# Dynamic asset allocation strategies using a stochastic dynamic programming approach

I am currently reading Gerd Infanger's Chapter 5 on "Dynamic asset allocation strategies using a stochastic dynamic programming approach" in the Handbook of Asset and Liability Management edited by S.A. Zenios and W.T. Ziemba.

On page 215, Infanger describes how one can write a multi-period portfolio selection problem as a dynamic programming problem. However, I don't understand two things in his formulation/conversion.

So, given that

• $W_t$ is the investor's wealth at time $t$,
• $s_t$ is the investor's income at time $t$,
• $u(W_t)$ is the investor's utility of wealth at time $t$,
• $x_t$ is the vector of fractions invested in each asset class at time $t$,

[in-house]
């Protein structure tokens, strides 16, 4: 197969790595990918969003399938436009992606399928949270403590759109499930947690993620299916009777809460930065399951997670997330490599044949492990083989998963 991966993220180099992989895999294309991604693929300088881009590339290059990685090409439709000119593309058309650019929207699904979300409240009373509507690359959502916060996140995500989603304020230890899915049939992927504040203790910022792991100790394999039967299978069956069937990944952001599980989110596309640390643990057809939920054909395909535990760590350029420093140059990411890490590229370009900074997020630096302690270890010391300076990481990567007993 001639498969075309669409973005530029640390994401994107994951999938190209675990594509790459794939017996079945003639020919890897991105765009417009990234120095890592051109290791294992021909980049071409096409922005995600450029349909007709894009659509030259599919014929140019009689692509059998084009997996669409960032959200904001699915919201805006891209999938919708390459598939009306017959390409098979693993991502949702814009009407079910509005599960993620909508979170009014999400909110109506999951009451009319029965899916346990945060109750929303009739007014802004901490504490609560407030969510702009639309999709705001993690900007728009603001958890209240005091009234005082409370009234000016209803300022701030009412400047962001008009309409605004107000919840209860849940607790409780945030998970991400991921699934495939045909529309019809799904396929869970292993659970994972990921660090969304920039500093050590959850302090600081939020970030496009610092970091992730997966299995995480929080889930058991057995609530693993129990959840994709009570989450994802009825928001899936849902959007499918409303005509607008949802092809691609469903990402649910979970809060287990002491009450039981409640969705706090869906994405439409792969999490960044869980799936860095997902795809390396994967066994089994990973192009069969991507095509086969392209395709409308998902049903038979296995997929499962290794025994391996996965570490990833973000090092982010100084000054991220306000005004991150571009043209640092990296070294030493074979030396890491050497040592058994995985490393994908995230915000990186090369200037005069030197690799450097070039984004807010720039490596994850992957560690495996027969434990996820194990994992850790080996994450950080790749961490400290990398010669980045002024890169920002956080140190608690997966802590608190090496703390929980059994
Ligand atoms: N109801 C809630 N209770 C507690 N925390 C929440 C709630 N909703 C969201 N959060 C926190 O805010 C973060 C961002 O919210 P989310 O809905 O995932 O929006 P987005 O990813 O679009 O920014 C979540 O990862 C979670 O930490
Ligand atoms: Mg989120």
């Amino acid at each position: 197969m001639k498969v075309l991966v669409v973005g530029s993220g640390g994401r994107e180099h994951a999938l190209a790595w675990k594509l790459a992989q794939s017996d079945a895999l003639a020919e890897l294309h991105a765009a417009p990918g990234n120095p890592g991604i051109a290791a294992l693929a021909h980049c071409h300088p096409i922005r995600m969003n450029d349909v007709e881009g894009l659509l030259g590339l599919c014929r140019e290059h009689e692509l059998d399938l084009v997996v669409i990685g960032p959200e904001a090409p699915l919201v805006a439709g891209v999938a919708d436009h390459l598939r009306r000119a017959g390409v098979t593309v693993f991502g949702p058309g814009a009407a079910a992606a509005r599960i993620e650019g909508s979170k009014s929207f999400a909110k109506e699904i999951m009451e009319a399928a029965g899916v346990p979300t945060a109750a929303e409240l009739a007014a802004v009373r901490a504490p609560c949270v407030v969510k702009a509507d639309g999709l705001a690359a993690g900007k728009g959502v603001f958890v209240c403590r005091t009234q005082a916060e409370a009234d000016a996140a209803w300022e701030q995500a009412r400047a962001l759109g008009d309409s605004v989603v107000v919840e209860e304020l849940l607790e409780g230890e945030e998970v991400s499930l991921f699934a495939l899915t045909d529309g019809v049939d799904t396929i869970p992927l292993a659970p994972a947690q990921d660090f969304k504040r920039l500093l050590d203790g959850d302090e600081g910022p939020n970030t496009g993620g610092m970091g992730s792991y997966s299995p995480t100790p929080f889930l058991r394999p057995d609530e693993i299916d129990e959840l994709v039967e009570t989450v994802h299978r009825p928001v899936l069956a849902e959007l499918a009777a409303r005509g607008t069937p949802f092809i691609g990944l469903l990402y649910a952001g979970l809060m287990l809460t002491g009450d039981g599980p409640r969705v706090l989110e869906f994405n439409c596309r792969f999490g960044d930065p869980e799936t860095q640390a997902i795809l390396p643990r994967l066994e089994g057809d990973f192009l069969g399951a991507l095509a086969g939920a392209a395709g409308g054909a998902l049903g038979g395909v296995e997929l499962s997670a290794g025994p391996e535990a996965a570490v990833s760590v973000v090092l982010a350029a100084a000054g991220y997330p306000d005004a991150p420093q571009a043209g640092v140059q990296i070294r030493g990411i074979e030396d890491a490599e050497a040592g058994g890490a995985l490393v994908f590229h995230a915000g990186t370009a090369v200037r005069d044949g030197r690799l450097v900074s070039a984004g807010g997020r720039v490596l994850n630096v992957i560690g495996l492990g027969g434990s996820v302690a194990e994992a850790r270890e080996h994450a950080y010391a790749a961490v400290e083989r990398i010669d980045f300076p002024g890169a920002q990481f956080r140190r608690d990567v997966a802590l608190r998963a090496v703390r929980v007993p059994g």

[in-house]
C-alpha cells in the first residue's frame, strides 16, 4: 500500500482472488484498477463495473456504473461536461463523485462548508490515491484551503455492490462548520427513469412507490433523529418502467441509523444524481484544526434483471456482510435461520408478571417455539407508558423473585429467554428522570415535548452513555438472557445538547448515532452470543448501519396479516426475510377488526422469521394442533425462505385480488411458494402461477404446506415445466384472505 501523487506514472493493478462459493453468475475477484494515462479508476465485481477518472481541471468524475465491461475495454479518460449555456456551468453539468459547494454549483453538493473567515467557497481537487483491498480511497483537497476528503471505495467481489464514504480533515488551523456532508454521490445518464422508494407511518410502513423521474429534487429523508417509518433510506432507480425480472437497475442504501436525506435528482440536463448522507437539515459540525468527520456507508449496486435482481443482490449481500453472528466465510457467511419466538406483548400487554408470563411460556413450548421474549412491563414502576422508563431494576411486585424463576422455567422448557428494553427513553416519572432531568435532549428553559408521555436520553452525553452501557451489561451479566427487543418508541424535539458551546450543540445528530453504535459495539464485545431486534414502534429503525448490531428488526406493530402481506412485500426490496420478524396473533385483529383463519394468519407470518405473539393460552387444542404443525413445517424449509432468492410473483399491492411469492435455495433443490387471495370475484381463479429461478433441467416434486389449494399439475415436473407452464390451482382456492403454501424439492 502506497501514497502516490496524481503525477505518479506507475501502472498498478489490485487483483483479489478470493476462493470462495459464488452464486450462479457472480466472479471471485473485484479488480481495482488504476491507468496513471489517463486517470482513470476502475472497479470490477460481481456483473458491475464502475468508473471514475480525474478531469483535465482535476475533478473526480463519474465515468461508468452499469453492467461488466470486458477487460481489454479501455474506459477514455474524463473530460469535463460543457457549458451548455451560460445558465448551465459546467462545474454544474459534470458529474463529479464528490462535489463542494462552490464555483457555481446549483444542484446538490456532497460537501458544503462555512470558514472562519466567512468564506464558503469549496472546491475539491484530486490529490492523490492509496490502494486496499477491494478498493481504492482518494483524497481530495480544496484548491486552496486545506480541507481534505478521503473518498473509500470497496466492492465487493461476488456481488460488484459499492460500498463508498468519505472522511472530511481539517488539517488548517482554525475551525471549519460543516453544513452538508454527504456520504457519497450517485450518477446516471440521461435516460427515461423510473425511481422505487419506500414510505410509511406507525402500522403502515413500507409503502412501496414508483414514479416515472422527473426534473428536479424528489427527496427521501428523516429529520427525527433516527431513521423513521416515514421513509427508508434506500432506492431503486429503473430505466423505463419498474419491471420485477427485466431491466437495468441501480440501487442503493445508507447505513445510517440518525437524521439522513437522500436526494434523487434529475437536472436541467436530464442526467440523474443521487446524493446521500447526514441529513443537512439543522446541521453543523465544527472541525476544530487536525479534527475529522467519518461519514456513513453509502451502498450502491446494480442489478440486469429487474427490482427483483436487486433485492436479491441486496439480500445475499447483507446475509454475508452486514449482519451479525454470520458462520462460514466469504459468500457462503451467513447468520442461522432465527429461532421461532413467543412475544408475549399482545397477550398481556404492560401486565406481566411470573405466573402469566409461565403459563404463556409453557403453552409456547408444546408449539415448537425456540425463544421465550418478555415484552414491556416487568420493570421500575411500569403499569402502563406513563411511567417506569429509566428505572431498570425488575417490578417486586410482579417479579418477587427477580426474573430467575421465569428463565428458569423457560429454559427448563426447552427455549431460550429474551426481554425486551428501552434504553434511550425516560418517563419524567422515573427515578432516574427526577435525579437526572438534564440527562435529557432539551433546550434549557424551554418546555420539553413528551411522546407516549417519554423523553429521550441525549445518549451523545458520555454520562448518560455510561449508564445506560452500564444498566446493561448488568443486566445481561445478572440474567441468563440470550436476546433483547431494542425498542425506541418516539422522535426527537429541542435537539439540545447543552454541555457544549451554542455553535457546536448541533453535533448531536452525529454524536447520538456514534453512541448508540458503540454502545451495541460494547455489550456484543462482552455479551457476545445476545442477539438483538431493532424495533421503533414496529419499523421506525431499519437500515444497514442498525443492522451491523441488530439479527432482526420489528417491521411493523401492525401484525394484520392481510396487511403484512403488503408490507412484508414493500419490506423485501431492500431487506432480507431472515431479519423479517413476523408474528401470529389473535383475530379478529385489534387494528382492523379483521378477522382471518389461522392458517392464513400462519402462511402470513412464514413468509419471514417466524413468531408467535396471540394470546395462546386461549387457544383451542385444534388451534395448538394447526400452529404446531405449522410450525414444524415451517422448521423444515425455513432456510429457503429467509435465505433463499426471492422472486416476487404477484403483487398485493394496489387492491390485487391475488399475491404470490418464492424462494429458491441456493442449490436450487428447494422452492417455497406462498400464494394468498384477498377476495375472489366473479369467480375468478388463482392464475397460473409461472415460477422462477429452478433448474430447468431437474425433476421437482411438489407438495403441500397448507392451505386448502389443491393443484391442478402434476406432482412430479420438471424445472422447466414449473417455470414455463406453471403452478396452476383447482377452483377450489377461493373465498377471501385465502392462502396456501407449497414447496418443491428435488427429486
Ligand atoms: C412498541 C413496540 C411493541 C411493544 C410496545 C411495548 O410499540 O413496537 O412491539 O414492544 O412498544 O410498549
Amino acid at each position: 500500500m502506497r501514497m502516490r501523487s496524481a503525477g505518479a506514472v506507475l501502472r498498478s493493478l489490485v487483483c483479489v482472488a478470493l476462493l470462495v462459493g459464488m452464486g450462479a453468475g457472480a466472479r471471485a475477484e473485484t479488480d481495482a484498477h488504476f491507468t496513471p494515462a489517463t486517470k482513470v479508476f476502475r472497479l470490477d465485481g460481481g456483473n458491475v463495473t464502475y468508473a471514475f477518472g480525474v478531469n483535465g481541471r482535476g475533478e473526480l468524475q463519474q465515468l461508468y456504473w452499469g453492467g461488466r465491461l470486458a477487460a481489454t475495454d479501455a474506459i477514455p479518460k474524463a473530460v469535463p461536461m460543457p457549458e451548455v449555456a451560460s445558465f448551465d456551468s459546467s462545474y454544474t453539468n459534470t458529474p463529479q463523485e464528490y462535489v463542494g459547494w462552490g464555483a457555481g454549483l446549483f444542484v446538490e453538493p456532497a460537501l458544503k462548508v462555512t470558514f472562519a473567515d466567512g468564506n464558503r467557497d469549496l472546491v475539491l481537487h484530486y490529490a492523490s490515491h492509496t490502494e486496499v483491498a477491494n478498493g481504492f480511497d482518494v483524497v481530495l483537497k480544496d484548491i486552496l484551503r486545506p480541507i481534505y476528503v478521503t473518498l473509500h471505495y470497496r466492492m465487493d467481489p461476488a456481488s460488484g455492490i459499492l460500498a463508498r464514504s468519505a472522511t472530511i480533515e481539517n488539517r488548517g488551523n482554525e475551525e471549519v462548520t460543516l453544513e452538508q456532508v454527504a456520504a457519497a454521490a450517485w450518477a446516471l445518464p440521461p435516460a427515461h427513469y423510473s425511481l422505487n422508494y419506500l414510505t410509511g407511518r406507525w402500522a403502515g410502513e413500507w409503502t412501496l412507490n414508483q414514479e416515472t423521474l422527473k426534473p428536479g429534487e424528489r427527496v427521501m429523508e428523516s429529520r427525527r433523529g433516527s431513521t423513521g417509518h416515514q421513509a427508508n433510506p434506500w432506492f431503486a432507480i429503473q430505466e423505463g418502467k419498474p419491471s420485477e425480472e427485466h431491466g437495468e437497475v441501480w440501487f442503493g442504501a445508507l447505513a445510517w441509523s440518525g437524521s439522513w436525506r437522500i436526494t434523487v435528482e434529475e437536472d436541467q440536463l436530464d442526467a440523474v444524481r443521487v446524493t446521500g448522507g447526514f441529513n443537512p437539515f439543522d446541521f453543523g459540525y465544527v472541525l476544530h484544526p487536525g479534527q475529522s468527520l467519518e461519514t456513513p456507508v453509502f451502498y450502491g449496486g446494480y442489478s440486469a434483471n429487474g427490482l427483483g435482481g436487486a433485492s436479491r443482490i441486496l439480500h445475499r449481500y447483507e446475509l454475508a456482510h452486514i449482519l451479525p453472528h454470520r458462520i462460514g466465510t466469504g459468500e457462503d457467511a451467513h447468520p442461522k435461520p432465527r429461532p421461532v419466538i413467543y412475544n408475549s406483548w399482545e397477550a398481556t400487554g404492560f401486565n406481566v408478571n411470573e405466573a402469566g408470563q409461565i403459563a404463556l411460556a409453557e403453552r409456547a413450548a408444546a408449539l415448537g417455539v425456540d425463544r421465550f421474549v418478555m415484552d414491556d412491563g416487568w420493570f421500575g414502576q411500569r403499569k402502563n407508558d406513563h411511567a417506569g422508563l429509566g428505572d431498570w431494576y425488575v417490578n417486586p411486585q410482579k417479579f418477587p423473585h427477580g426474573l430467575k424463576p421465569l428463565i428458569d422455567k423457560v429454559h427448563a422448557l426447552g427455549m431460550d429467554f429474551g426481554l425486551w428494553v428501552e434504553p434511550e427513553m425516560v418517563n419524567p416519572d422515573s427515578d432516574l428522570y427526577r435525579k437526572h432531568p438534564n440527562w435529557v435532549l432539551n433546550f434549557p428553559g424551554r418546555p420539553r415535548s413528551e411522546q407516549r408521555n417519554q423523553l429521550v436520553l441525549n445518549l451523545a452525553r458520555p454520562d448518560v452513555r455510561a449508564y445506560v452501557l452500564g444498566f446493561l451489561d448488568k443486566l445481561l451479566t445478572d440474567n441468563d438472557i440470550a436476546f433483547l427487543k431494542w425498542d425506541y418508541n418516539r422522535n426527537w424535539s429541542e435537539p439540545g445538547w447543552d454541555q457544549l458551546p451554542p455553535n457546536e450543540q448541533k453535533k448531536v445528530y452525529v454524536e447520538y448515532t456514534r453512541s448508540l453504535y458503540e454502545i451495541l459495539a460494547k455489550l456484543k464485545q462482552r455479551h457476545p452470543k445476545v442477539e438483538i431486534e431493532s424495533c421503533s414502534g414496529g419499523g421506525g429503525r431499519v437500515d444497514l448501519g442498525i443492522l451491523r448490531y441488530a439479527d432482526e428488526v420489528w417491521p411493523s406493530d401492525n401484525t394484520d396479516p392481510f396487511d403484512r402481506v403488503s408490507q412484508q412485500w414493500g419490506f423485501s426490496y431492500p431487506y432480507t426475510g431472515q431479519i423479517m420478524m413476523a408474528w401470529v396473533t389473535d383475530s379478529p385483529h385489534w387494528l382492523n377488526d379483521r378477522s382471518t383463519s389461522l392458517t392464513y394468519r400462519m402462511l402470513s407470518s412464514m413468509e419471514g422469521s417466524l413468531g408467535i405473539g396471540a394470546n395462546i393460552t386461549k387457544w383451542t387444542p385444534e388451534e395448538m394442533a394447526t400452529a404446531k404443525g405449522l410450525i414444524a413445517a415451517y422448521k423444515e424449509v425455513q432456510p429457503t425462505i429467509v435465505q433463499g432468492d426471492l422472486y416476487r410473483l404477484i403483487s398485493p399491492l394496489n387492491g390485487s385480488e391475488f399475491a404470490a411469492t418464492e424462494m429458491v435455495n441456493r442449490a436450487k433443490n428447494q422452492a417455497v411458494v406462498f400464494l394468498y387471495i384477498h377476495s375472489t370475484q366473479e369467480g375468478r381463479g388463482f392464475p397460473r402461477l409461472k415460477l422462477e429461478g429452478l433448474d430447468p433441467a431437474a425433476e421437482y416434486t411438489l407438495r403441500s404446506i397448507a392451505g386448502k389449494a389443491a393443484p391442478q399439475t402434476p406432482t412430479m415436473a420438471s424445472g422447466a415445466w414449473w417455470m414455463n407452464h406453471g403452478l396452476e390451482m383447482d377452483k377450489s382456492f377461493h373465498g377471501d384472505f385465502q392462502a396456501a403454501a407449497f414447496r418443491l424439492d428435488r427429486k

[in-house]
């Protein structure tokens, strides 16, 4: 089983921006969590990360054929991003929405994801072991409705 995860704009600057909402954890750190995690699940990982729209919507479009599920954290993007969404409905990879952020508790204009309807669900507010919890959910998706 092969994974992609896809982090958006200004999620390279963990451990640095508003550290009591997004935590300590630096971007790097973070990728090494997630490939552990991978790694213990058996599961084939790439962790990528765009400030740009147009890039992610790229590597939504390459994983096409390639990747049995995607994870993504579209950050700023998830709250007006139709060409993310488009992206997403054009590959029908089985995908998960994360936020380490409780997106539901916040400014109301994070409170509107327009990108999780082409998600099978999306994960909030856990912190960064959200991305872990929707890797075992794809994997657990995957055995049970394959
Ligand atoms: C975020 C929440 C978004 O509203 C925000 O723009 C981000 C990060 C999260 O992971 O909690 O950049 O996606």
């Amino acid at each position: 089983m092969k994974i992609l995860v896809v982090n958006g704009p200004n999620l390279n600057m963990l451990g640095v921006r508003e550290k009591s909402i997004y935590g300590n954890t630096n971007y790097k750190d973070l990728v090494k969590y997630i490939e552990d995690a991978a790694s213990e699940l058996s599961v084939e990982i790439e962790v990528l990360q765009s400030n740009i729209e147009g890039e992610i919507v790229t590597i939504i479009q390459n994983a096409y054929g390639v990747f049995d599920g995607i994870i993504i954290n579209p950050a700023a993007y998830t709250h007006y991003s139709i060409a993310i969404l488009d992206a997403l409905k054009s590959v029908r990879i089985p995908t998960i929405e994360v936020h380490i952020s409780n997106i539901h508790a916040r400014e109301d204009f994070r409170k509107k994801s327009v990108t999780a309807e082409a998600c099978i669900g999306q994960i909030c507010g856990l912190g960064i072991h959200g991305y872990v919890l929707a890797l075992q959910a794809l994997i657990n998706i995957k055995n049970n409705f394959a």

• $R_t$ is the vector of asset returns at time $t$, and
• that $T$ is the terminal period,

the multi-period investment problem can be written as:

max $E(u(W_t))$

subject to

$e^Tx_t = 1 \qquad t =0, T-1,$

$W_{t+1} = R_t x_t (W_t + s_t) \qquad t = 0, ..., T-1$

Now in the dynamic programming formulation that is supposed to be:

$u_t(W_t) =$ max $E(u_{t+1}((W_t + s_t)R_t x_t)$

subject to

$e^Tx_t = 1$

$Ax_t = b \qquad l \leq x_t \leq u$

where $u_T(W_T) = u(W)$.

Now my questions are:

1. What is $e^Tx_t = 1$ supposed to mean? If it requires the portfolio weights to sum up to one, why not use $\mathbf{1}^Tx_t$?

2. Where does the condition $Ax_t = b \qquad l \leq x_t \leq u$ in the dynamic programming formulation come from? What is it saying?

Any help is greatly appreciated.

• $e$ (einheit in German) is the same vector that you call $\mathbf{1}$ ("ones" in English), just a different notation. – Alex C Jul 26 '18 at 15:25
• Thanks for that clarification. I wasn't familiar with the $e$ notation. – apitsch Jul 26 '18 at 15:36

The condition $Ax_t = b \qquad l \leq x_t \leq u$ implements bounds on the portfolio weights. Unfortunately, that was not specified in the book itself.